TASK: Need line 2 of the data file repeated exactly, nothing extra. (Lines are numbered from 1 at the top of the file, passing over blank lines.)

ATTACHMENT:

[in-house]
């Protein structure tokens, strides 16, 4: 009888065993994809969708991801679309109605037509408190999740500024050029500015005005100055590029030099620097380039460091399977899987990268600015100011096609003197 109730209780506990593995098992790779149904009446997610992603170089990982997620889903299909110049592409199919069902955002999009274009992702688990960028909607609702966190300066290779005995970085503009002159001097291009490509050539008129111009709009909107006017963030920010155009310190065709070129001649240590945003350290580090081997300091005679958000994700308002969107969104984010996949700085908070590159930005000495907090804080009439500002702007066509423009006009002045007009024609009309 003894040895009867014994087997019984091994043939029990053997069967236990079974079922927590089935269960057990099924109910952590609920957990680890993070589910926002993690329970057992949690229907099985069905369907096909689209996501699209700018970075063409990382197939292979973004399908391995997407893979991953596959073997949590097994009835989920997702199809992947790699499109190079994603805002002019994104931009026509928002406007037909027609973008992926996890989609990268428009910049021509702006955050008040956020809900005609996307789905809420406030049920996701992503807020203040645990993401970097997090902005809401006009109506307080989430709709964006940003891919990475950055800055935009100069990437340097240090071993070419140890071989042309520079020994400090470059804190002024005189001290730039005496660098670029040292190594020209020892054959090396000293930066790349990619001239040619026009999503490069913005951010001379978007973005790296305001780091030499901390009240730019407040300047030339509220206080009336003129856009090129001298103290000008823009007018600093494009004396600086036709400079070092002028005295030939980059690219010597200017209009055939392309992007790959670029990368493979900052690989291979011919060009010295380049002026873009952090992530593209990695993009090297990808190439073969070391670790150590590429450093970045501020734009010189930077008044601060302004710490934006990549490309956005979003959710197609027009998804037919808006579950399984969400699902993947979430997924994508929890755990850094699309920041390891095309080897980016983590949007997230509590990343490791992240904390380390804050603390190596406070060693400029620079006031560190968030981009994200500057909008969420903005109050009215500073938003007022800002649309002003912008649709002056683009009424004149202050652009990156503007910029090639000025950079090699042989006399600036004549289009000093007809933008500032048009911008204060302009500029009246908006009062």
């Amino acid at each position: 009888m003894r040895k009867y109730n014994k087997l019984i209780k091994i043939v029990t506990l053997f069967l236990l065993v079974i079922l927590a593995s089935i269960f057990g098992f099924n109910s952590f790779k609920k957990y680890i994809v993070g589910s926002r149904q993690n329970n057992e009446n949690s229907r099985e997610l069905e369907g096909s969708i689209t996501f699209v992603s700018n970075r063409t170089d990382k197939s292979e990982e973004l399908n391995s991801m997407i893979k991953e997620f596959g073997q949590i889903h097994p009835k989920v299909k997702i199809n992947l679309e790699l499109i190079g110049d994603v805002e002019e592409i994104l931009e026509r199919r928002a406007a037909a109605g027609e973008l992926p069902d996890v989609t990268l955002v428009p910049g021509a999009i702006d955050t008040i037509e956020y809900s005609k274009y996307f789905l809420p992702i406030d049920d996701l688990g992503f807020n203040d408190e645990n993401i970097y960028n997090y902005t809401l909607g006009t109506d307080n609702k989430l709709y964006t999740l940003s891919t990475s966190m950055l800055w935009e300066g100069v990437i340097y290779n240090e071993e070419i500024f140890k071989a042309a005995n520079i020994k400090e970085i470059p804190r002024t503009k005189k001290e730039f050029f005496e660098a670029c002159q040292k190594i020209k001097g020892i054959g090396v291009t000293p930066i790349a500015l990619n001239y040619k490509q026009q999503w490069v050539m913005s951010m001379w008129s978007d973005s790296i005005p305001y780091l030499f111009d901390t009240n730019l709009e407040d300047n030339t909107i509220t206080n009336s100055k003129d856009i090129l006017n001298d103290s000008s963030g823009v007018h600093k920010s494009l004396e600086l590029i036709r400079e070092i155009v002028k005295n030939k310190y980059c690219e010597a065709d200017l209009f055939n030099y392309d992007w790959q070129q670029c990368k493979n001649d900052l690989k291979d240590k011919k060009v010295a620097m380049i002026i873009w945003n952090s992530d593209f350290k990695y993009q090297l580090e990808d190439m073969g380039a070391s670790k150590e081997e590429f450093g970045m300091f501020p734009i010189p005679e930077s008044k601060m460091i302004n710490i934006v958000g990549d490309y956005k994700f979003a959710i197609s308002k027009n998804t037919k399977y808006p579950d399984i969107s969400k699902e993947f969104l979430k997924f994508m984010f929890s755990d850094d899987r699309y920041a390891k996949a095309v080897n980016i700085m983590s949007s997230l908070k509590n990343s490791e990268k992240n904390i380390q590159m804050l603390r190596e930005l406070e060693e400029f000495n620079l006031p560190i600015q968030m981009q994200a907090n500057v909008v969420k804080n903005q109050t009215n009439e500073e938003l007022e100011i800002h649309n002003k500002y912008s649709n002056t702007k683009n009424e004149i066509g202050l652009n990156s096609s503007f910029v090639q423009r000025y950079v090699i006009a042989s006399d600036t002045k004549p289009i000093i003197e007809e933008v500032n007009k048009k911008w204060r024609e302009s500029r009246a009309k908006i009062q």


């Protein structure tokens, strides 16, 4: 009888065993994809969708991801679309109605037509408190999740500024050029500015005005100055590029030099620097380039460091399977899987990268600015100011096609003197 109730209780506990593995098992790779149904009446997610992603170089990982997620889903299909110049592409199919069902955002999009274009992702688990960028909607609702966190300066290779005995970085503009002159001097291009490509050539008129111009709009909107006017963030920010155009310190065709070129001649240590945003350290580090081997300091005679958000994700308002969107969104984010996949700085908070590159930005000495907090804080009439500002702007066509423009006009002045007009024609009309 003894040895009867014994087997019984091994043939029990053997069967236990079974079922927590089935269960057990099924109910952590609920957990680890993070589910926002993690329970057992949690229907099985069905369907096909689209996501699209700018970075063409990382197939292979973004399908391995997407893979991953596959073997949590097994009835989920997702199809992947790699499109190079994603805002002019994104931009026509928002406007037909027609973008992926996890989609990268428009910049021509702006955050008040956020809900005609996307789905809420406030049920996701992503807020203040645990993401970097997090902005809401006009109506307080989430709709964006940003891919990475950055800055935009100069990437340097240090071993070419140890071989042309520079020994400090470059804190002024005189001290730039005496660098670029040292190594020209020892054959090396000293930066790349990619001239040619026009999503490069913005951010001379978007973005790296305001780091030499901390009240730019407040300047030339509220206080009336003129856009090129001298103290000008823009007018600093494009004396600086036709400079070092002028005295030939980059690219010597200017209009055939392309992007790959670029990368493979900052690989291979011919060009010295380049002026873009952090992530593209990695993009090297990808190439073969070391670790150590590429450093970045501020734009010189930077008044601060302004710490934006990549490309956005979003959710197609027009998804037919808006579950399984969400699902993947979430997924994508929890755990850094699309920041390891095309080897980016983590949007997230509590990343490791992240904390380390804050603390190596406070060693400029620079006031560190968030981009994200500057909008969420903005109050009215500073938003007022800002649309002003912008649709002056683009009424004149202050652009990156503007910029090639000025950079090699042989006399600036004549289009000093007809933008500032048009911008204060302009500029009246908006009062």